There is an element of regret to Alexander Kramarenko’s view of NATO-Russia relations. Not regret as to their current poor state; he sees this as a natural result of the tensions that have emerged in recent years. Instead, there is an element of regret that matters have got this far. “My personal opinion is that, let’s say, twenty years ago, in the mid 1990s, if our Western parents were much more welcoming and invited us to join NATO without any preconditions, we would have saved a lot of trouble, for ourselves in particular. It would have destroyed the old, Cold War NATO, and would have become a region-wide military security organisation.”
This destruction did not come about, with matters instead turning towards further tension. “The existence of NATO as an exclusive club of Western nations – and those Central and Eastern European nations that have chosen to join NATO – is a petty-minded strategy, and it sounds like an old-fashioned encirclement of Russia. Bringing NATO borders to our Western border? It’s utterly counterproductive. The problem is that the time of the old fashioned, cumbersome, military alliances – to fight someone – has long passed. There is no need to have competing military alliances in preparation for a major war. There is no war on the agenda – certainly, there might be some incidents, some misunderstandings – but I do not think those would evolve into a major European war. It is unthinkable, because the state of development of European countries is such that the disruption of critical infrastructure, even for a very short period of time, is almost lethal.”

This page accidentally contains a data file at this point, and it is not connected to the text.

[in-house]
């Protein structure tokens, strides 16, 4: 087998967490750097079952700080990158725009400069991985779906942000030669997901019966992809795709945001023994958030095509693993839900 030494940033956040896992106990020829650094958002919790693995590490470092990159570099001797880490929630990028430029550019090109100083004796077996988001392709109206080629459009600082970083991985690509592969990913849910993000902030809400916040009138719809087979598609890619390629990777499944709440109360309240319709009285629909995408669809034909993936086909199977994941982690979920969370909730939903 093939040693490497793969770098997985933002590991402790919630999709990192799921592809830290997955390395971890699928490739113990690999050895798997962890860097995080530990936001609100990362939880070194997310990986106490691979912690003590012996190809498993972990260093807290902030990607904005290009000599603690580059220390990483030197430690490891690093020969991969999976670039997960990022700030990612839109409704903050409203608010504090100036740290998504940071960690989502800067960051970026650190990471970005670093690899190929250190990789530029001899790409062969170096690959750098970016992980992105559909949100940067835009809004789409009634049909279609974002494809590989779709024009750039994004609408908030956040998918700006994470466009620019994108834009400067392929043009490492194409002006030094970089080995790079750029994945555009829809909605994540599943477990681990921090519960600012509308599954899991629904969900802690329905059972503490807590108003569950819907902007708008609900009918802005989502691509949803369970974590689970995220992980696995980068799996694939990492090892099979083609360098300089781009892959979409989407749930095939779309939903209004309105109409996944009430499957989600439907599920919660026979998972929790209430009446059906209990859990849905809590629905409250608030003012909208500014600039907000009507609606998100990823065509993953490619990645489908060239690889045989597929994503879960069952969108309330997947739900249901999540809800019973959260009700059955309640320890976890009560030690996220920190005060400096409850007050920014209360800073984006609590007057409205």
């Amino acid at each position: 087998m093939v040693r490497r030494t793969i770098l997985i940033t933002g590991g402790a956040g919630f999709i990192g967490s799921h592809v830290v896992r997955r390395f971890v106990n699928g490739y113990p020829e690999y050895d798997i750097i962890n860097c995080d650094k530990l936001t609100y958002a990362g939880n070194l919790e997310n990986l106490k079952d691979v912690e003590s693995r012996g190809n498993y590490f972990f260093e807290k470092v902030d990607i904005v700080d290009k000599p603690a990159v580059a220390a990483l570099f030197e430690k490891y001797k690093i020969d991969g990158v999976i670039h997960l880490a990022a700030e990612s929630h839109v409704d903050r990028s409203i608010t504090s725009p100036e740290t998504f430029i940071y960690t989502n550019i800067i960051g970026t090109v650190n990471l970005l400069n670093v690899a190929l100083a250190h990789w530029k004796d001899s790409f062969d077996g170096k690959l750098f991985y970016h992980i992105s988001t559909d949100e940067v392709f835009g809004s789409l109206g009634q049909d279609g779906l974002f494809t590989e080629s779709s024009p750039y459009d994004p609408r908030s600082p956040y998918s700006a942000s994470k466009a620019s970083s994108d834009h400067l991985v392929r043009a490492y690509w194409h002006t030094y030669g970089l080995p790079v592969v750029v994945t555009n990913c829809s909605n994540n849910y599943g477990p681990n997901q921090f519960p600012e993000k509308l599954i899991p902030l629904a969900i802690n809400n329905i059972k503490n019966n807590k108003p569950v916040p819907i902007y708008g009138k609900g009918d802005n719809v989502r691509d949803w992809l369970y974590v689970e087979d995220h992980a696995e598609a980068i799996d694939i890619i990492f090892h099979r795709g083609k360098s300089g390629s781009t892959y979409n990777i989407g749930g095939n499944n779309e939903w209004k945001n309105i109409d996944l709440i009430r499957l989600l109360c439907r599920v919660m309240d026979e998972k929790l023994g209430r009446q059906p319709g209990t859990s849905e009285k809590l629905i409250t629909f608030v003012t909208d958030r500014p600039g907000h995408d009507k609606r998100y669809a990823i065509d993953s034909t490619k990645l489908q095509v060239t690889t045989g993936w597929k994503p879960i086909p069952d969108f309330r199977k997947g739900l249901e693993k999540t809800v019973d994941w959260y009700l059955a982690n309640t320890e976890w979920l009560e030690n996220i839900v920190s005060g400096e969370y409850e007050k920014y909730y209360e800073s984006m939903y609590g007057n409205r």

Mr. Kramarenko has short shrift for the idea that Russia, through hacking, has interfered with this infrastructure, arguing that it is “utterly insulting for a grown up people, like the British or American electorate, to think that they could be influenced from abroad, especially by Russia”. Hacking has as been “a common phenomenon over the past few years, and it’s difficult to trace it to a particular government body, or even a particular people. The accusations against the Russian government have got to be based on some hard evidence, and there is none as I understand it. That is why it has been used to influence the new American administration – to normalise them.”
He also argues that hacking can show flaws in a system: “If it [the democratic process] is not that open and straightforward, then certainly hacking could do something about the process – it could distort it. But if it’s done in an ideal fashion, then no hacking can distort it.”
The hacking issue ties into what Mr. Kramarenko sees as the “demonisation” of Russia in sections of Western society, with an oppositional mindset creating a threat that does not exist, and hampering cooperation between Russia and its strategic partners in both Europe and Asia. Instead of criticising Russia, the West should come to the table and engage, seeking to ensure that “a stable trading and economic order” prevails in the region. This analysis also applies to Russia’s engagement in Asia, with Kramarenko expressing a desire to work with Asian partners to ensure cooperation between the nations.
Cooperation, not opposition. An open mind, rather than demonisation. In his statements at the Union, Mr. Kramarenko has demonstrated a desire for reconciliation and cooperation between Russia and the West – whether those statements are borne out in the policies of their governments remains to be seen.